The US is blocking a compromise between the Lebanese government and opposition over the election of a new president for Lebanon.
Condeleezza Rice, the US secretary of state, said last weekend that any new president must move against the resistance and Palestinian groups in the country and convene a tribunal into the assassination of former prime minister Rafiq Hariri.
The tribunal is widely seen as an attempt to isolate the Syrian government, which is blamed for Hariri’s killing.
The opposition has been locked in stalemate with the government over a new president ever since it abandoned its general strike in January of this year.
By calling off the strike, the opposition hoped that the government would compromise.
But under intense US and European pressure, the ruling coalition refused. There followed months of tension and assassinations of government supporters.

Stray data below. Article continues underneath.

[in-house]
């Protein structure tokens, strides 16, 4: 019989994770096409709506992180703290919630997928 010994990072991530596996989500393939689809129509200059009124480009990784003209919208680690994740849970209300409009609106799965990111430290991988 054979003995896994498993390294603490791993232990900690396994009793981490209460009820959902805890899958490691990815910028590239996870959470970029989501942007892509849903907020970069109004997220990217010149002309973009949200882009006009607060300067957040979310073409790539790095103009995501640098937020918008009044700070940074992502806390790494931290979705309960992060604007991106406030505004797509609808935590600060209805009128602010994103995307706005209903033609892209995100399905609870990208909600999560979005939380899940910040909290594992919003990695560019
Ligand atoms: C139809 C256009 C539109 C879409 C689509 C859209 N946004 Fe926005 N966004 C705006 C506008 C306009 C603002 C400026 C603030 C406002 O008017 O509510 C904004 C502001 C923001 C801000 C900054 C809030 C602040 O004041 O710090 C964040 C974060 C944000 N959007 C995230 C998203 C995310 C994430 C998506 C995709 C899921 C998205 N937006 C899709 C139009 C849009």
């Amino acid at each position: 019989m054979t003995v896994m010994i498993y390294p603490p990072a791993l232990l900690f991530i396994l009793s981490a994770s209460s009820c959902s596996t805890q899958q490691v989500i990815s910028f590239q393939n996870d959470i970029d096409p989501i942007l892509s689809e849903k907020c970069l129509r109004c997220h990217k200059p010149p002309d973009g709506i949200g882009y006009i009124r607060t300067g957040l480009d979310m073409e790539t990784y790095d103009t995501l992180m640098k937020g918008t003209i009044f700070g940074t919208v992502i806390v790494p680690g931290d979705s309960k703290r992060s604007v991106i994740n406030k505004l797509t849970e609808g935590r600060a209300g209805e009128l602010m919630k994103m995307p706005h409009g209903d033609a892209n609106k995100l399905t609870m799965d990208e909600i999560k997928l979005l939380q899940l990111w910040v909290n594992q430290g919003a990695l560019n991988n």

At the heart of the standoff are two strategies over the future. The ruling coalition hopes that by aligning Lebanon with the US it can continue to receive financial backing.
The opposition fears that letting the US dominate Lebanon will force the government to attack the resistance and spark civil war.
The warning from Rice follows a meeting last month in which George Bush made it clear that the US would oppose any compromise deal with the opposition.
Bush said that if the government was to agree on a “neutral” presidential candidate the US would withdraw its backing.
The latest US threats come as the Israeli army has staged military exercises close to its border with Lebanon.
Last weekend the resistance movement Hizbollah stunned the Lebanese army and international troops by staging military exercises of its own in southern Lebanon